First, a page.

The long-simmering conflict in Dongzhou arose over disputed confiscations and what farmers here said were inadequate compensation payments. Authorities exercising the equivalent of eminent domain seized farmers' fields to build a wind-driven electric generating plant on a hillside overlooking the village. The plant would be part of a $700 million electricity development project to supply the growing power needs of Shanwei and surrounding towns and villages.

Villagers, contacted by telephone, complained that the compensation was inadequate. Moreover, they charged, the power plant would also spoil fishing in Baisha Lake, a tidal inlet just below the hill, on which villagers rely heavily for food.

The confrontation was typical of the tension between the drive for economic development in China -- which has a growth rate of 9 percent a year-- and farmers' desire to retain the land that they regard as security for their families. Land disputes have been a prime reason for popular explosions of violence, which the Public Security Ministry estimates involved 3.76 million people in 74,000 incidents during 2004.

The pressure is particularly acute here in Guangdong province and the Pearl River Delta where, during the last two decades of economic liberalization, factories and dormitories have steadily replaced rice paddies, corn fields and fruit orchards that used to flourish in the warm, wet climate.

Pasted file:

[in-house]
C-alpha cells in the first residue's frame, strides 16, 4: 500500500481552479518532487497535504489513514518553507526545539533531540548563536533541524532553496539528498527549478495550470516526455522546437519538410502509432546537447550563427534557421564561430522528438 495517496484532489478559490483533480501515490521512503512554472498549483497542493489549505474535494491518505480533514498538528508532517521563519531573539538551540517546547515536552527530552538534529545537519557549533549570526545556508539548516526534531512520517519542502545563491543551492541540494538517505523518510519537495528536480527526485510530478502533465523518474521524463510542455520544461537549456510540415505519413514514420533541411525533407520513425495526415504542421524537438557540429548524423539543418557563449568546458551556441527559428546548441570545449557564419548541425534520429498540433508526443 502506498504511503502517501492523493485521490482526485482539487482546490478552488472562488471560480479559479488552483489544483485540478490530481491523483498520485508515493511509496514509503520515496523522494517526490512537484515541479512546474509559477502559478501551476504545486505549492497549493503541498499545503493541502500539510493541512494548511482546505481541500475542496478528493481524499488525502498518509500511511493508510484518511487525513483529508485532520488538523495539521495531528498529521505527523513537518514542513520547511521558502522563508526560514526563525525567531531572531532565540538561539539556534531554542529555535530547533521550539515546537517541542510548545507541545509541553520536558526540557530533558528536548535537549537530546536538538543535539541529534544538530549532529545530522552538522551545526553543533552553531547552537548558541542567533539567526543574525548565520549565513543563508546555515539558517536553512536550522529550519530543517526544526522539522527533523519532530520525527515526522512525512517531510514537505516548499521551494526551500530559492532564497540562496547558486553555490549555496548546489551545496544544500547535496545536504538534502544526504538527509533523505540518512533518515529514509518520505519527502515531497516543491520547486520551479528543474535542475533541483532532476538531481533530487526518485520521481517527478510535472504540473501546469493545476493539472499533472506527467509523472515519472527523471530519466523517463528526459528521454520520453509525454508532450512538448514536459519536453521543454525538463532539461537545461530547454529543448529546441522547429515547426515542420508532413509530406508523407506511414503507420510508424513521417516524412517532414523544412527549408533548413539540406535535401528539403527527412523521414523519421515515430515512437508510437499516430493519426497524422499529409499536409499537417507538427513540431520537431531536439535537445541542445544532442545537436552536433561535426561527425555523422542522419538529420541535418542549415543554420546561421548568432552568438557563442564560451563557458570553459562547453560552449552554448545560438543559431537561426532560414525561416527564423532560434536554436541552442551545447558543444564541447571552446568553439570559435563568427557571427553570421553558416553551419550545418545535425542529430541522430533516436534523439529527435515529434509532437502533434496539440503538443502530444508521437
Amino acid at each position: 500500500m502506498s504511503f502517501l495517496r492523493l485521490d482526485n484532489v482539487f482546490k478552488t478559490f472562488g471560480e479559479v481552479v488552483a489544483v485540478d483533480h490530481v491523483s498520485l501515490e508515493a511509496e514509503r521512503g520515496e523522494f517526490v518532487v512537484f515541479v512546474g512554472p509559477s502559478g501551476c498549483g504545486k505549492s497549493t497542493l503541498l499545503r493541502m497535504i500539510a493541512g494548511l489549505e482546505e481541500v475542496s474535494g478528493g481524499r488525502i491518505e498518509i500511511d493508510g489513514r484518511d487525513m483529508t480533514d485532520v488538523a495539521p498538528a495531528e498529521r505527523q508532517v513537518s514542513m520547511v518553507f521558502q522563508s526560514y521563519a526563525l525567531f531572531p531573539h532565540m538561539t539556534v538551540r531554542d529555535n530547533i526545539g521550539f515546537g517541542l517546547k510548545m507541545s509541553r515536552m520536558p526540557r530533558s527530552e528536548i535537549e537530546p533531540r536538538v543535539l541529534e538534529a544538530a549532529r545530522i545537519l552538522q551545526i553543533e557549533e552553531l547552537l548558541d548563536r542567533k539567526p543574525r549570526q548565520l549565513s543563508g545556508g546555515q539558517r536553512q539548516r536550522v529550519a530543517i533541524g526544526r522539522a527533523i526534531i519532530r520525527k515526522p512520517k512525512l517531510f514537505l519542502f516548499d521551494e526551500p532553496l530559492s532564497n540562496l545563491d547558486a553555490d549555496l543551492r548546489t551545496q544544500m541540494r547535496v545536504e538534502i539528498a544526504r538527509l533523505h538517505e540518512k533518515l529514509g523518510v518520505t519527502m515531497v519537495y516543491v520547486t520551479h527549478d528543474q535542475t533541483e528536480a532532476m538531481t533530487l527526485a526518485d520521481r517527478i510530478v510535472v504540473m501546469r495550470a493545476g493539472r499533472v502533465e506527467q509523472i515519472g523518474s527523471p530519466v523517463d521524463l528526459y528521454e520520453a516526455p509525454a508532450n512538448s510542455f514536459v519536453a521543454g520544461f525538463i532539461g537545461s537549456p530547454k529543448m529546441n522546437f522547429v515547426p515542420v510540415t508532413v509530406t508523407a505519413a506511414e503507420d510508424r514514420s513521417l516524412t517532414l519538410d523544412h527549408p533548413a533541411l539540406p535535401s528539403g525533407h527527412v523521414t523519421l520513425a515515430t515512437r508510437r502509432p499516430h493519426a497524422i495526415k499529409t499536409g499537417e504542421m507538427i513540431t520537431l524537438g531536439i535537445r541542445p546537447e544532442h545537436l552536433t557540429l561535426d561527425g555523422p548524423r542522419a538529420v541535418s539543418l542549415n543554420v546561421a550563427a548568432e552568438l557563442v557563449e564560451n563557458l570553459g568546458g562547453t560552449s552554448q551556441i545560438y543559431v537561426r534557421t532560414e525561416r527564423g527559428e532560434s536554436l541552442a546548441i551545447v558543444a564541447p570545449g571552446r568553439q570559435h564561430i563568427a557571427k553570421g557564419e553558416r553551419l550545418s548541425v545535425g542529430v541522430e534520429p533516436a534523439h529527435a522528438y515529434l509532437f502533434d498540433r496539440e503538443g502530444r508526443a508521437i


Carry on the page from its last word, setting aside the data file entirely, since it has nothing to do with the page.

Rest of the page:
For most of this year, Dongzhou villagers have been protesting on and off against the power plant project, originally scheduled to be finished in 2007 but now delayed.

The villagers interviewed, who asked not to be named for fear of retribution, said the current round of violence was set off when authorities arrested three village leaders who had gone to the hillside plant site Tuesday afternoon to lodge a complaint. Before long, they said, several thousand people gathered on the hilltop to demand their release.

They were dispersed by volleys of tear gas fired by police, residents said. Shortly afterward, authorities dispatched between 400 and 500 more riot police into the village as reinforcements, the residents said. That contingent was met by several thousand angry villagers, they added, and police again resorted to tear gas at about dusk. This time, however, some villagers responded by pelting police with the explosives, according to witnesses, and the police unloosed sustained pistol and automatic-weapons fire over the subsequent three hours.

A similar confrontation occurred Wednesday evening on the main street in the village, leading to more attacks with gasoline bombs and several more hours of shooting, the villagers said. "The police kept on shooting until they drove away all the villagers," said a witness.

In the absence of official information from the government or Dongzhou hospital, reports flew from family to family of villagers killed, bodies burned and relatives unable to retrieve their slain loved ones left lying in the street. Some said 20 villagers were killed each night; others said the total was 14.

"I saw the bodies lying there," said one witness to the violence on Tuesday night. "The family members were afraid to go and get them."

One villager said his younger brother, Liu Yudui, 26, was hit by two rounds, one in the heart and one in the abdomen, after he stepped outside to see what was going on. "He died before we could get him to the hospital," the brother said.

Researcher Jin Ling contributed to this report.

© 2005 The Washington Post Company